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TAFFY LOPES/FOR THE EXPRESS Clyde L. “Skip” Smith, right, is pictured with FAA officials.

LOCK HAVEN – Clyde R. “Skip “Smith, a born and raised Lock Haven resident, received a prestigious FAA award.

That’s pretty good for someone who says of his current career, “I turned a profession into a hobby.”

Federal Aviation Administration officials surprised him on the Sentimental Journey to Cub Haven Fly-In on Wednesday with a plaque acknowledging him for “50 years of dedicated service to aviation safety.” The FAA selected him for the Charles Taylor Master Mechanic Award, named after the mechanic who worked with the Wright brothers.

Smith’s plaque indicates that he received the award for five decades of “exemplary experience in aircraft maintenance, distinguished professionalism and an unwavering commitment to aviation safety.”

Do that 52 years.

Smith was actually the recipient of the award in 2020, but the pandemic kept the FAA away from public events until recently.

At his booth inside the Fly-In supplier building this week, Smith speaks with customers about his passion for fabric planes and the parts that make them fly, as a stream of well-wishers pour in to congratulate him.

Ten years ago, he received another significant honor – he was inducted into the Aviation Hall of Fame in Oshkosh, Wisconsin, where the Experimental Aircraft Association hosts AirVenture each year.

“It makes me feel old” Smith said with a wry smile.

Smith’s life story begins as so many others do at the Fly-In, with the words “my father… “

Clyde Smith Sr. worked as a test pilot at Piper Aircraft Corp. here from 1941 through the mid-1950s. He captained all of the Cubs, his son said. He then worked in engineering for Piper in the 60s and 70s, a department his son eventually joined.

Skip said he was initially interested in a career in meteorology and studied for a year at Lock Haven University. He found that wasn’t quite what he had in mind, so he continued his education in Williamsport, at a precursor to the Pennsylvania College of Technology. Two weeks after graduating, in 1968, Piper Aircraft called him. “My dad said he had nothing to do with it” he called back.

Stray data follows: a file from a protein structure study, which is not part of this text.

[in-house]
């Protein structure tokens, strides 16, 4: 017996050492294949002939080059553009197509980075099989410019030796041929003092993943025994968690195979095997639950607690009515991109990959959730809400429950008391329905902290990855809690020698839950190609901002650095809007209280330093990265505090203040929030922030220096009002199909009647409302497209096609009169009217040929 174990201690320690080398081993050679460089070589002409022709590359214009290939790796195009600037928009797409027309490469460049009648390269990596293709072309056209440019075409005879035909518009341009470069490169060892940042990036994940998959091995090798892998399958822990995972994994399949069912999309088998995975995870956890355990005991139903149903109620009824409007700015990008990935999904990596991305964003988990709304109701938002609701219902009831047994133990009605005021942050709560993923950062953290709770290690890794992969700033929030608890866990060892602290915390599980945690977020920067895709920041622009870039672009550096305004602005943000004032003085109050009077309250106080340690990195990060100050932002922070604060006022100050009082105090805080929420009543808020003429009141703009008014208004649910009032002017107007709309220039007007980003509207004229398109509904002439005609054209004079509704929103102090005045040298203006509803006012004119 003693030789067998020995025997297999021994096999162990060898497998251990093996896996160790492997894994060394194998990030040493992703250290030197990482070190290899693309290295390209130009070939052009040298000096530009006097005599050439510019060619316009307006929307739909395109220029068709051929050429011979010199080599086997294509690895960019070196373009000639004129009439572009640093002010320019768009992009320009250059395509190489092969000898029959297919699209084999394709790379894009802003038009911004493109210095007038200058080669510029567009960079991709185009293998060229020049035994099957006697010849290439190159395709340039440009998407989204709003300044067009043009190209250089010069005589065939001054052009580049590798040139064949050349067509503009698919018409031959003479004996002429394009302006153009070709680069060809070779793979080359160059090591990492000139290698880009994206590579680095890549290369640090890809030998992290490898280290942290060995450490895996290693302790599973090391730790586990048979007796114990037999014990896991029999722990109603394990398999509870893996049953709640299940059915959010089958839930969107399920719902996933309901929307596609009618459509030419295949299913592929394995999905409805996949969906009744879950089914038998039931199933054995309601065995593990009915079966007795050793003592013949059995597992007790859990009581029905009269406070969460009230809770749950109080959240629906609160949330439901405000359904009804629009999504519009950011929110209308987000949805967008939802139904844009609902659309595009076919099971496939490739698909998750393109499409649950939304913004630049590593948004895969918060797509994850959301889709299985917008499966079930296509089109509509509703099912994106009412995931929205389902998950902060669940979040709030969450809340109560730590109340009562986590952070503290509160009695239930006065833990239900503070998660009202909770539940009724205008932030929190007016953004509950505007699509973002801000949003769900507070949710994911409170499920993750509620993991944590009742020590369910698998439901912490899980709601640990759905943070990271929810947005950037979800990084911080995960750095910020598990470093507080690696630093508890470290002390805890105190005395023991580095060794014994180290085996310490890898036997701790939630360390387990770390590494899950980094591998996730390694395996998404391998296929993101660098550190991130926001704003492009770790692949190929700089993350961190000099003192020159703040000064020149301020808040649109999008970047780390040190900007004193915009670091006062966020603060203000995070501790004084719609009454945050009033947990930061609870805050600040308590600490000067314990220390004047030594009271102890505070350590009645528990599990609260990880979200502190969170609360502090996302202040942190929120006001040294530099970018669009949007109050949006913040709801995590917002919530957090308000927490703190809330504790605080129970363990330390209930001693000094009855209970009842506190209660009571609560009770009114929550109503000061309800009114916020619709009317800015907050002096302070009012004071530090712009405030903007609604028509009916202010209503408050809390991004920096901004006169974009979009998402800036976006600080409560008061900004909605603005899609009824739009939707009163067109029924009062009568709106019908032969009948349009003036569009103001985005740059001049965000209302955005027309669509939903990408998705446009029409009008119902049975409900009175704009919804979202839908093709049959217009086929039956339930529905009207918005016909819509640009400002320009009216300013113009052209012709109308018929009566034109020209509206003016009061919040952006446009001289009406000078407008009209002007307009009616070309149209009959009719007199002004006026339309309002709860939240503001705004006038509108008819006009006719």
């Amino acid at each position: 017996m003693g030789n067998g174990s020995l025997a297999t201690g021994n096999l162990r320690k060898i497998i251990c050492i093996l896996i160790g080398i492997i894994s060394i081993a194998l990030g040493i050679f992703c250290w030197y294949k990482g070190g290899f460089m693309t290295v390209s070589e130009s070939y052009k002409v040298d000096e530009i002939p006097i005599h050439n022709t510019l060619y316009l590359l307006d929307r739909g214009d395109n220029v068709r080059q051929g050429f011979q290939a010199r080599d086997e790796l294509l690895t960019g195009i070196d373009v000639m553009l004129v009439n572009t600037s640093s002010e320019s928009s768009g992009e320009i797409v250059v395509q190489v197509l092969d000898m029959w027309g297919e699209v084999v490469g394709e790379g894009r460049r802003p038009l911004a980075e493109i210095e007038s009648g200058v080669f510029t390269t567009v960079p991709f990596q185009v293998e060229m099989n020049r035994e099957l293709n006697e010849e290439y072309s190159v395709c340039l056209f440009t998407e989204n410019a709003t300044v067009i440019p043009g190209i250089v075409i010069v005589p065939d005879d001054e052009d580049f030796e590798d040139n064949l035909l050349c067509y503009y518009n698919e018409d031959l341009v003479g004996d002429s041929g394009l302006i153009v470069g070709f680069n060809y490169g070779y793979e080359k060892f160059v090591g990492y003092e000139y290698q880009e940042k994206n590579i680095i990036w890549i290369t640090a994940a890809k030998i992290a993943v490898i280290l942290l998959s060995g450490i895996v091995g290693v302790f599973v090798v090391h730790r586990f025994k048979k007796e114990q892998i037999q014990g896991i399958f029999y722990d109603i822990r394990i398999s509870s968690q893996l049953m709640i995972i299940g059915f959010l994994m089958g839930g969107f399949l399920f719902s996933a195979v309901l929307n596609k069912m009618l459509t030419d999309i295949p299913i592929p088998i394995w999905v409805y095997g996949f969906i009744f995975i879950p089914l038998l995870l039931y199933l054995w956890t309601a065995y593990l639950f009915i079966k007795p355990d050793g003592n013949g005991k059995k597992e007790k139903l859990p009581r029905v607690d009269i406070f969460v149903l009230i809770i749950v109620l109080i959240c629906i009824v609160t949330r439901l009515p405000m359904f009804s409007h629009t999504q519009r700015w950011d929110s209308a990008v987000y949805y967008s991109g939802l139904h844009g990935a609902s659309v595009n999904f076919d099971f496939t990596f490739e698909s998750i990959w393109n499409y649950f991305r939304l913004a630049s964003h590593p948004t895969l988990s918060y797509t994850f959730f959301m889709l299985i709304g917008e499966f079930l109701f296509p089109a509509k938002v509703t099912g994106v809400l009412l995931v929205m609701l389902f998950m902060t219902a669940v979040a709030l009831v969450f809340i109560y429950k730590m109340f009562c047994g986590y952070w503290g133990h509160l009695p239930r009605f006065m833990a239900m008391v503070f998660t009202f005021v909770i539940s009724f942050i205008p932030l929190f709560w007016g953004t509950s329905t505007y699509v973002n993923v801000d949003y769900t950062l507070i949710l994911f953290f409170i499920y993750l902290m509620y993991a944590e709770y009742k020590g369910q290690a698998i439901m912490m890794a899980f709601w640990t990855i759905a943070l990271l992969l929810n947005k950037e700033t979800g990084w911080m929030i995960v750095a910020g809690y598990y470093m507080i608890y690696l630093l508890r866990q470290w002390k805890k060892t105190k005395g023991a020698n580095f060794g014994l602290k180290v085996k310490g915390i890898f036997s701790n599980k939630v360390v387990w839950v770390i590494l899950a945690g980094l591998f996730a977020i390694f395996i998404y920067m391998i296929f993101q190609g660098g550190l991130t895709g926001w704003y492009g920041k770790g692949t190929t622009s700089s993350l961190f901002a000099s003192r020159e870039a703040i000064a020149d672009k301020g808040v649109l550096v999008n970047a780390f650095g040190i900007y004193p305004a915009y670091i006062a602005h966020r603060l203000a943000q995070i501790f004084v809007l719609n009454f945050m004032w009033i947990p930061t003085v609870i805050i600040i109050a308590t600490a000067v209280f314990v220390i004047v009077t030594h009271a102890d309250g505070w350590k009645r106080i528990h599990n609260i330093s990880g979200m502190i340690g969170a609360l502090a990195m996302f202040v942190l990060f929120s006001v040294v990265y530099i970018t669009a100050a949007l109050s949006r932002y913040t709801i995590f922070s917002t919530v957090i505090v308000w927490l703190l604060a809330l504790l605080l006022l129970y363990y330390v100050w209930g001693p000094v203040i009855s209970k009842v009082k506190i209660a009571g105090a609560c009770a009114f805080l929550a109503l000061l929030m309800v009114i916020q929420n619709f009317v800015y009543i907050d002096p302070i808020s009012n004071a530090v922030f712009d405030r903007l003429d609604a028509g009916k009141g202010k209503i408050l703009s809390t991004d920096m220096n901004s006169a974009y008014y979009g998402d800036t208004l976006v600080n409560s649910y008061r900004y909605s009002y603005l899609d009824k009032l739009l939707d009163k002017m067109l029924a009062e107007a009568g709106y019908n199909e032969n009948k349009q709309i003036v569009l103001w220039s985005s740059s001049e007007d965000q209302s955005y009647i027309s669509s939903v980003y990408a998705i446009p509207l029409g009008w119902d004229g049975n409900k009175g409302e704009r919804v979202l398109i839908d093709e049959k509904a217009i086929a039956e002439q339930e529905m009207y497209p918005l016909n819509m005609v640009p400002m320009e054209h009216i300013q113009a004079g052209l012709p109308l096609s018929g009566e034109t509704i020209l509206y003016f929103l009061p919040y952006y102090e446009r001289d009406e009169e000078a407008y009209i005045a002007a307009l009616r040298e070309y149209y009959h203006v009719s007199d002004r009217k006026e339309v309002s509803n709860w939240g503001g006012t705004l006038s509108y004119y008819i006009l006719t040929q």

The company offered him a choice of three jobs, and he chose engineering/drafting. Among the many people he remembers, he spoke fondly of Dick Clark and John Akeley. Clark created detailed paintings of the all-new Piper aircraft even before the first such aircraft was built, Smith said. Akeley designed aircraft seats and interiors and handled custom orders.

Over the years at Piper, Smith worked in the Editorial, Publications, and Product Support division of Customer Services.

“I stayed until the end” he said. The end came in August 1984 when Piper closed the Lock Haven plant and consolidated production in Florida.

After stints with Taylorcraft at Lock Haven and the Lock Haven Aircraft Company, Smith got another call – this one in 1987, from Stuart Miller who had purchased Piper Aircraft in Vero Beach, Florida. Miller had returned the Super Cub to production and wanted to sell a version of it in kit form so that individual owners could assemble their aircraft themselves. As the idea for the kit grew, Smith’s name started to come up again and again.

“He made me an offer I couldn’t refuse” Smith said, so he moved south. At Vero, he created and led the kit program, with, as he recalls, two technical writers, two illustrators and the first secretary he ever had. The Super Cub kit could have been a great idea, but unfortunately the company “went belly up” in December 1990.

Shortly thereafter, Smith returned to Lock Haven and began his current career in product support for “Vintage Pipers, fabric ones, all Cubs, Pacers, Tri-Pacers.”

His workshops are a mainstay of the Fly-In, and since 1994 he has made an annual trip to Aurora, Colorado, near Denver, for a three-day session with Univair Aircraft Corp. Univair suits him perfectly. , he said, because this company makes parts that allow Pipers to fly.

Smith is recovering well from a fall in an ice storm in February which cost him a head injury and time in UPMC Williamsport Hospital, then days later an ambulance trip to the ER caused by distress related to a blood clot, as well as the resulting surgery to deal with it.

“Twice in a week and a half, I had my life in front of my face,” he said. What did he see in that flash? His grandkids and other loved ones were there, sure, And chances are he saw airplanes, lots of little fabric airplanes.

He knows these unique planes well and basically shares his knowledge. “I don’t really know how to charge it” he said. “That’s what I do.”

He gave his seminar this week in the Piper Aviation Museum building – which is the old engineering building.

Smith said he sees new faces at his seminars, as well as familiar faces. “A lot of people come back because they can’t absorb everything I say in one sitting.” he said with a smile.

He doesn’t have time to write a book, he says, but years ago he wrote articles for the Cub Club newsletter, starting in 1984. The club and newsletter still exist, and older editions with his articles are sometimes available.

“I love what I do and I will keep doing it for as long as I can” he said. “I have customers everywhere.”

Piper aircraft continue to be restored, flown and loved today. They were designed to be affordable and appeal to everyone, Smith said.

“Of all the small aircraft of this type ever made, the Pipers have the most following and the closest, because of this attraction”, he said. “Mr. Piper was pretty smart that way.

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The journalist is a daughter of John Akeley and a childhood neighbor of Skip Smith.



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